Does Coffee Cause Cancer?

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jarmoluk / Pixabay

jarmoluk / Pixabay

There is no conclusive evidence that drinking coffee causes cancer, the World Health Organization’s cancer agency said in a reverse of its previous warning, but it also said all “very hot” drinks are probably carcinogenic.

The International Agency for Research on Cancer (IARC) had previously rated coffee as “possibly carcinogenic” but has changed its mind. It now says its latest review found:

“no conclusive evidence for a carcinogenic effect” of coffee drinking and pointed to some studies showing coffee may actually reduce the risk of developing certain types of cancer.

“(This) does not show that coffee is certainly safe…but there is less reason for concern today than there was before,” Dana Loomis, the deputy head of IARC’s Monograph classification department said.

At the same time, however, IARC presented other scientific evidence which suggests that drinking anything very hot–around 65 degrees Celsius or above–including water, coffee, tea and other beverages, probably does cause cancer of the esophagus.

The IARC also concluded that regularly drinking coffee could protect against at least two types of cancer, a decision that followed decades of research pointing to the beverage’s many health benefits. The panel also said there was a lack of evidence that it might cause other types of cancer.

In its report, published last Wednesday in Lancet Oncology, the World Health Organization’s International Agency for Research on Cancer said it had assembled a team of 23 international scientists who reviewed more than 1,000 studies. The agency said the evidence showed that drinking coffee was unlikely to cause several types of cancer, including breast, prostate and pancreatic cancers, and that it was associated with a lower risk of uterine and liver cancers.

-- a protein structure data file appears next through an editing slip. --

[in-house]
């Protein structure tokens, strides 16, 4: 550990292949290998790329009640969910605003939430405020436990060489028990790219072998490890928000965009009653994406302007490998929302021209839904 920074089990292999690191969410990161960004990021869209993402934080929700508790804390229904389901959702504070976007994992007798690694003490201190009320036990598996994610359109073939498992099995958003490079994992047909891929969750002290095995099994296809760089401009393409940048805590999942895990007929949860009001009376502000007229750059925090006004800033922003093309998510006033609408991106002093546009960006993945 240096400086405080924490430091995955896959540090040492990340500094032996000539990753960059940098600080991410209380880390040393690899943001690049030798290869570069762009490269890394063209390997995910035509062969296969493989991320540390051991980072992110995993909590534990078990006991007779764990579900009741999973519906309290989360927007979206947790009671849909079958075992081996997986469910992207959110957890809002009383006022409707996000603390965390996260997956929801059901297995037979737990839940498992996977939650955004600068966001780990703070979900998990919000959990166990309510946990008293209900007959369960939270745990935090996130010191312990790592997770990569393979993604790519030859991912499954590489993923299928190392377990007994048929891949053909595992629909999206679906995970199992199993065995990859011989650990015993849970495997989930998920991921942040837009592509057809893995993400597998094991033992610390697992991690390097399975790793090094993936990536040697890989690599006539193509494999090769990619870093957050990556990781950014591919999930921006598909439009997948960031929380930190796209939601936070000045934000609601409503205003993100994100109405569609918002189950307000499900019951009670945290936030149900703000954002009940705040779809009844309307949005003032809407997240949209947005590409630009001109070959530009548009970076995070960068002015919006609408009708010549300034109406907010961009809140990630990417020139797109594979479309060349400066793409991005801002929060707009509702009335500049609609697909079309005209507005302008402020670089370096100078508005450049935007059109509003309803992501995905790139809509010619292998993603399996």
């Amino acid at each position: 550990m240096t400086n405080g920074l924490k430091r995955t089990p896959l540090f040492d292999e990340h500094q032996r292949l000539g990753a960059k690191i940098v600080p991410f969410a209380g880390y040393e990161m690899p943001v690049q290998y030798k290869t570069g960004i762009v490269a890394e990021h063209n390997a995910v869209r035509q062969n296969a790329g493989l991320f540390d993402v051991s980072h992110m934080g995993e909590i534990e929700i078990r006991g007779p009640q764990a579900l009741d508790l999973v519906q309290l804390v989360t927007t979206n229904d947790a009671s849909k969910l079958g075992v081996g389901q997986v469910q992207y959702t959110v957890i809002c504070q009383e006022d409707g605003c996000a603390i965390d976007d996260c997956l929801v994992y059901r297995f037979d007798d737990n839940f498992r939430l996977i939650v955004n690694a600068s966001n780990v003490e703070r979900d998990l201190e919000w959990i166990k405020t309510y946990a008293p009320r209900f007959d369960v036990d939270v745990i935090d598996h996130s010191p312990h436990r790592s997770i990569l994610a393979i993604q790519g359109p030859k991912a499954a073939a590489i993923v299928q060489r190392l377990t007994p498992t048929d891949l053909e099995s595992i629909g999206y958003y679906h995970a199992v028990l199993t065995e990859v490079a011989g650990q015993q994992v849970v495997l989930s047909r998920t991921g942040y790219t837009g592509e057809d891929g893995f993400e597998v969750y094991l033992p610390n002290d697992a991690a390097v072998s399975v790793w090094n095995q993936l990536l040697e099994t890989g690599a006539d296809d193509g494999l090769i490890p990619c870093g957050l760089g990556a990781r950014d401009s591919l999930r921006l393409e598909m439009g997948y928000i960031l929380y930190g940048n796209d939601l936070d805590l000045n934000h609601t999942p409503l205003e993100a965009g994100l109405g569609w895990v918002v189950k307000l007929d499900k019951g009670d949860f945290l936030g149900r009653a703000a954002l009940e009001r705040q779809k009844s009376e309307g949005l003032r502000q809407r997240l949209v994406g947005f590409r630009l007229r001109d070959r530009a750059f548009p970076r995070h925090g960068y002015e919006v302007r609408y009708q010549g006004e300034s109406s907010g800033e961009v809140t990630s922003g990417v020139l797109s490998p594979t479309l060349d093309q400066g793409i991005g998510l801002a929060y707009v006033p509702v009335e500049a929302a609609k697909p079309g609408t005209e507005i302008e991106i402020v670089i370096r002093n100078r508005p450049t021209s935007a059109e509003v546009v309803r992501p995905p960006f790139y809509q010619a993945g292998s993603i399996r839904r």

For 20 other types of cancer there was “inadequate” evidence of a link to cancer, said Dana Loomis, the deputy head of the agency’s program that classifies carcinogens and the first author of the report.

Lyon-based IARC, which last year prompted headlines worldwide by saying processed meat can cause cancer, reached its conclusions after reviewing more than 1,000 scientific studies in humans and animals. There was inadequate evidence for coffee to be classified as either carcinogenic or not carcinogenic.

Monday, June 20, 2016 / Vol. 24 / No. 24

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